Wednesday, August 27, 2008

Reworked Graffiti's first render

After quite a few weeks of work, Graffiti has (again) reached the stage where it can render it's first words. It's now at 488 lines of code, of which the CSS related stuff itself comes in at 288 lines! There is no word wrapping yet, or any layout logic. I've been busy fixing quite a few bugs in the CSS overlays and so on.

This is how you would use it.

import pygame
from pygame.locals import *

import graffiti as g # 1


g.init() # 2

pygame.display.set_caption('Graffiti Render Test')

screen = pygame.display.set_mode((800, 600))
screen.fill((0, 0, 0))

page ='<body><p>Testing Graffiti</p></body>') # 3

page.render.on(screen) # 4

while True:
for event in pygame.event.get():
if event.type == QUIT or (event.type == KEYDOWN and event.key == K_ESCAPE):


Sunday, August 17, 2008

Nikhil meet Archlinux and KDE4

I've been home (Mumbai) this weekend and have been hacking away for the last two days to get Arch running on my external HDD, since I can't stand Mandriva anymore. The cool thing about Arch and Pacman is their flexibility. Following this guide I was able to install Arch from within my internal hdd arch, and have all the latest packages (including KDE 4.1).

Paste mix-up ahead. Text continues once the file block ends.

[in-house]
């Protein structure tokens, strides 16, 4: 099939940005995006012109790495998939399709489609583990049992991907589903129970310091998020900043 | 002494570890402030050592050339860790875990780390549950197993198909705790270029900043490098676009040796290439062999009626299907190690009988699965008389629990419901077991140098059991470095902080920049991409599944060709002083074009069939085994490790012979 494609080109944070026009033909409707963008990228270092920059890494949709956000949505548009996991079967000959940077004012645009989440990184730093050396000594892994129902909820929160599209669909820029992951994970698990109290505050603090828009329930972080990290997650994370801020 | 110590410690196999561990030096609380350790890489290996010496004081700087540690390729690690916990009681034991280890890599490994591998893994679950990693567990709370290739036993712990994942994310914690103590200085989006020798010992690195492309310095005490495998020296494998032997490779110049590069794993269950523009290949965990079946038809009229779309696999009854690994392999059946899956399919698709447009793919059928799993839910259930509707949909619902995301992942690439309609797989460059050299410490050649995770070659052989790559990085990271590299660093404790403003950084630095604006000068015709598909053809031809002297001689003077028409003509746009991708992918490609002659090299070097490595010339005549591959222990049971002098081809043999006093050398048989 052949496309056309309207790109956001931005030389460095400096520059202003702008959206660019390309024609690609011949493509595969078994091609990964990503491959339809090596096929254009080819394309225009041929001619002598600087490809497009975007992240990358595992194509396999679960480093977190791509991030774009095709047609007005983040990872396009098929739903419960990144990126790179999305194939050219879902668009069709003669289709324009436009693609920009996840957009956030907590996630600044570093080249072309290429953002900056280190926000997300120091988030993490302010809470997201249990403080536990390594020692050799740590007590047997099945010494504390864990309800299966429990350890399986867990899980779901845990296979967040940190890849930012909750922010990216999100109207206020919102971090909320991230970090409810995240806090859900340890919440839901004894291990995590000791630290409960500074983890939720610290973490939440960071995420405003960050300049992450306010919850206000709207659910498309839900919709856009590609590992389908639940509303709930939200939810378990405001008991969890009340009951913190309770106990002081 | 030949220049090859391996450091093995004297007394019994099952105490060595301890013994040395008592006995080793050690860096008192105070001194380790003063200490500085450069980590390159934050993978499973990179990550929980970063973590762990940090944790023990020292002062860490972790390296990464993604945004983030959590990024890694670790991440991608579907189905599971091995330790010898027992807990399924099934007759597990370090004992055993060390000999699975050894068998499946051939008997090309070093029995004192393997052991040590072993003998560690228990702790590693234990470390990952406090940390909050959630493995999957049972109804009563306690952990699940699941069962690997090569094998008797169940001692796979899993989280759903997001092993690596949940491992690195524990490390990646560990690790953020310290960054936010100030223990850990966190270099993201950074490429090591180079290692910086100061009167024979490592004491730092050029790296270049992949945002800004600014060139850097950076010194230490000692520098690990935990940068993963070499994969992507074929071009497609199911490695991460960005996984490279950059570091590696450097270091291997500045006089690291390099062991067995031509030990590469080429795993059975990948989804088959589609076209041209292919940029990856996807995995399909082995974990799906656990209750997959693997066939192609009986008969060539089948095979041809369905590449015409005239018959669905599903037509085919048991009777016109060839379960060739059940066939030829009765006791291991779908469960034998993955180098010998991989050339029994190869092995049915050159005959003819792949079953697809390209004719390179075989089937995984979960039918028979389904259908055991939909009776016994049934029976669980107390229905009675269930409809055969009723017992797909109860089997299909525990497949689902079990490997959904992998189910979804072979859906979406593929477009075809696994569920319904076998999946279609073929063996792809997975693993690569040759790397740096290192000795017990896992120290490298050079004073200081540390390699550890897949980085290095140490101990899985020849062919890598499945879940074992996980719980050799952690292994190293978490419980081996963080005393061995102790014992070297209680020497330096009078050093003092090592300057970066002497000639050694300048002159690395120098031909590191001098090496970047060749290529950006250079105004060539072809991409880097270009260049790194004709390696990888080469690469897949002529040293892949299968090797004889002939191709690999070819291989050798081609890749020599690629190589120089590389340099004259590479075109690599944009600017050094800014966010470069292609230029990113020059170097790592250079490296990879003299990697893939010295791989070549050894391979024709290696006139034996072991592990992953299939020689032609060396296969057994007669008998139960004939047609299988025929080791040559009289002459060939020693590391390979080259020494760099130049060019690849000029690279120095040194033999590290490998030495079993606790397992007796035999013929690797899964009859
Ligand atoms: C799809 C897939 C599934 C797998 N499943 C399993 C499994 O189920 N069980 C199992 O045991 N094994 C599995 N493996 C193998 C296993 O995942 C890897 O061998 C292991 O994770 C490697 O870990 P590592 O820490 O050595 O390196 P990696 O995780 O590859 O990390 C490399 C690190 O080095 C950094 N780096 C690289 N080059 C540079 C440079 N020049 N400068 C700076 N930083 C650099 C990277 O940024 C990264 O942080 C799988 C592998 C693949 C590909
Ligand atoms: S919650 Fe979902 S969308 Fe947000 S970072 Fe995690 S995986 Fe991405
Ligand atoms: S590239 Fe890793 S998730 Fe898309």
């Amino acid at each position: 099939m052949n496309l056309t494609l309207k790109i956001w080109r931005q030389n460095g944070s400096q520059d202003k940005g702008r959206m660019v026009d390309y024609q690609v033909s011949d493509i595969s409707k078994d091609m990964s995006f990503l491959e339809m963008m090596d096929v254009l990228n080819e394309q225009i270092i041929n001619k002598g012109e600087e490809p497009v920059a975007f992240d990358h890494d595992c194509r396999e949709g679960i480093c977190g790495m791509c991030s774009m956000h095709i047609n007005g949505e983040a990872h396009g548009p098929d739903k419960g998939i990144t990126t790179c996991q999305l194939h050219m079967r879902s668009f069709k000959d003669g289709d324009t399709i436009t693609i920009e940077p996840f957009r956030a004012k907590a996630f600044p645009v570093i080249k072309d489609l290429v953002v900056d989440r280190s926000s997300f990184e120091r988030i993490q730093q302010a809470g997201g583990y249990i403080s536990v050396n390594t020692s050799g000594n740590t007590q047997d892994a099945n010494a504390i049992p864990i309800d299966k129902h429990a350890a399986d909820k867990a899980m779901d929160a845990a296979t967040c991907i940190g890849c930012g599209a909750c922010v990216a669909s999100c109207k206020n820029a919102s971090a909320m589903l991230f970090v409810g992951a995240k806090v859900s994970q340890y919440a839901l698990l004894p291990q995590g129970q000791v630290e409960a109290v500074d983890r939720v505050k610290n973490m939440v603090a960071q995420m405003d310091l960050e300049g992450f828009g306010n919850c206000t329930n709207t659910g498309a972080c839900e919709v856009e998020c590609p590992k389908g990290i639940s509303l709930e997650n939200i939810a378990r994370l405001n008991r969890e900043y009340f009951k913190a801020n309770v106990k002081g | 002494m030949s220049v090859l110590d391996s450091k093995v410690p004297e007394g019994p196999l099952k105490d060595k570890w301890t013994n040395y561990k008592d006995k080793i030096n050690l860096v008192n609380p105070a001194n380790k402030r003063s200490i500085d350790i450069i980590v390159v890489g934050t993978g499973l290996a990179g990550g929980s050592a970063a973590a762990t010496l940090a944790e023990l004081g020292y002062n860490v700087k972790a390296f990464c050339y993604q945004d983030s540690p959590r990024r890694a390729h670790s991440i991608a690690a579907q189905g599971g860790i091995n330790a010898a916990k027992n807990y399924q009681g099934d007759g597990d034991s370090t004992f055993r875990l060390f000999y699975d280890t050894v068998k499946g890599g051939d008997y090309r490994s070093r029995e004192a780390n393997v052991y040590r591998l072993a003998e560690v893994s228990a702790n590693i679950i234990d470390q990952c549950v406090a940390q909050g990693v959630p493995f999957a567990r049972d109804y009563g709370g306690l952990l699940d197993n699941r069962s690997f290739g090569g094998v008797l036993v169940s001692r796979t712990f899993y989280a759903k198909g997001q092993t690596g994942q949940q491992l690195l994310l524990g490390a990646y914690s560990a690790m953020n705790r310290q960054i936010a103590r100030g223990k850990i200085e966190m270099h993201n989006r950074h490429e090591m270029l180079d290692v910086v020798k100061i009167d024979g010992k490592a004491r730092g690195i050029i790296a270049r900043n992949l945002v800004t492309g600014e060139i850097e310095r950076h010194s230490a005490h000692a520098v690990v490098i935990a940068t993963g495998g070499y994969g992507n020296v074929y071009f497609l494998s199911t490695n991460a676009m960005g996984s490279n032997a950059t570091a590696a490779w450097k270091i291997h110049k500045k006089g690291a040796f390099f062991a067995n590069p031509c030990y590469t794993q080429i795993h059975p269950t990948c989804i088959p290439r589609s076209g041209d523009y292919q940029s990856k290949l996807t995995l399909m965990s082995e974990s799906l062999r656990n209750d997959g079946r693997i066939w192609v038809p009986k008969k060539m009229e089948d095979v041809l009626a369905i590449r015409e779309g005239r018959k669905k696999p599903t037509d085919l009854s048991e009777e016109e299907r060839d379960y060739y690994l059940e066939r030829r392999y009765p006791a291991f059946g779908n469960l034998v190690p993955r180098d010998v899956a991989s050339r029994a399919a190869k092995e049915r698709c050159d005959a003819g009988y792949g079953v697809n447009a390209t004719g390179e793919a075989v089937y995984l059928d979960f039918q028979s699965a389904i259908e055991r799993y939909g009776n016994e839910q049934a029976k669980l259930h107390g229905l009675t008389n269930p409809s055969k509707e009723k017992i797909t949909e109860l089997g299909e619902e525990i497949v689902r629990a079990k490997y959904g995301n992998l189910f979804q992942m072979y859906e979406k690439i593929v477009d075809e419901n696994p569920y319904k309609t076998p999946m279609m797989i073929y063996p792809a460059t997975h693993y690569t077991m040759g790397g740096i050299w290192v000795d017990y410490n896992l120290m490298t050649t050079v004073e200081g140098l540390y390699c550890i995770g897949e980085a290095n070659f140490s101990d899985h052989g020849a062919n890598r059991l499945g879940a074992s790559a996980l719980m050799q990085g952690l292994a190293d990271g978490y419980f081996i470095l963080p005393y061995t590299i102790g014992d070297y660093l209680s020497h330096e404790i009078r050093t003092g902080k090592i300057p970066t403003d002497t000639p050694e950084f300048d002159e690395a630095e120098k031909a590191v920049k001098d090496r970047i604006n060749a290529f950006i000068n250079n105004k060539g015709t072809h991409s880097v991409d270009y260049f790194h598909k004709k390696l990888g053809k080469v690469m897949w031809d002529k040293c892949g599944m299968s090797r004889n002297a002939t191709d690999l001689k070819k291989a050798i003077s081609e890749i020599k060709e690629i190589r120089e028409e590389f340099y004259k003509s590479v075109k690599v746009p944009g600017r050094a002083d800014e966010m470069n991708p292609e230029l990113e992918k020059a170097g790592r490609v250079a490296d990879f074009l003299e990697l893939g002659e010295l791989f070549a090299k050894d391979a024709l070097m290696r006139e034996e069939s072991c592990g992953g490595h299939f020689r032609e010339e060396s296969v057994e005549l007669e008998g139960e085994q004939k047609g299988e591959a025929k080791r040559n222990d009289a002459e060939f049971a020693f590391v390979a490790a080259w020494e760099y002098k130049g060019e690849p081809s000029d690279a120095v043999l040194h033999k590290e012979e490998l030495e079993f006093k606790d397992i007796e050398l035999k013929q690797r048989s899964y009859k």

There was only one problem which wasn't mentioned. External HDDs require usb support in the initrd which is not done in Arch by default. So before rebooting just edit /etc/mkinitcpio.conf and add "usb" to the line HOOKS="base udev …". Then remake the initrd using "mkinitcpio -g /boot/kernel26.img".

I must say I'm pretty impressed with KDE 4.1. There are still a few rough edges like the khotkeys keyboard shortcuts not working and some KWin effects not exactly doing anything. But overall a great effort.

Wednesday, August 13, 2008

Custom hash objects in Python

It's quite common to use strings, integers and other 'native' Python data types as hash keys. But sometimes it is much easier to be able to use your own class instances as keys. Python's magic methods allow you to do this.

Note: This is not a tip on implementing hash functions, this is how you can remove a certain layer of peeking around into objects

__hash and __cmp__

Consider a useless HTML parser with a simple node design where you want to associate the node name with its attributes.

You want to use the absolute node name as a unique hash.

The solution is to define custom implementations for __hash__ and __cmp__, two magic methods. For more information and constraints about them take a look at the Python docs.

The builtin functions hash(obj) and cmp(obj1, obj2) will attempt to call there __underscored__ counterparts on objs.

import UserDict # allow NodeAttrs to behave like a dictionary, not significant for this example

class NodeName(object):
def __init__(self, name, parent=None): = name
self.parent = parent

def __str__(self):
return (parent and str(parent) or '') +

def __hash__(self):
# the hash of our string is our unique hash
return hash(str(self))

def __cmp__(self, other):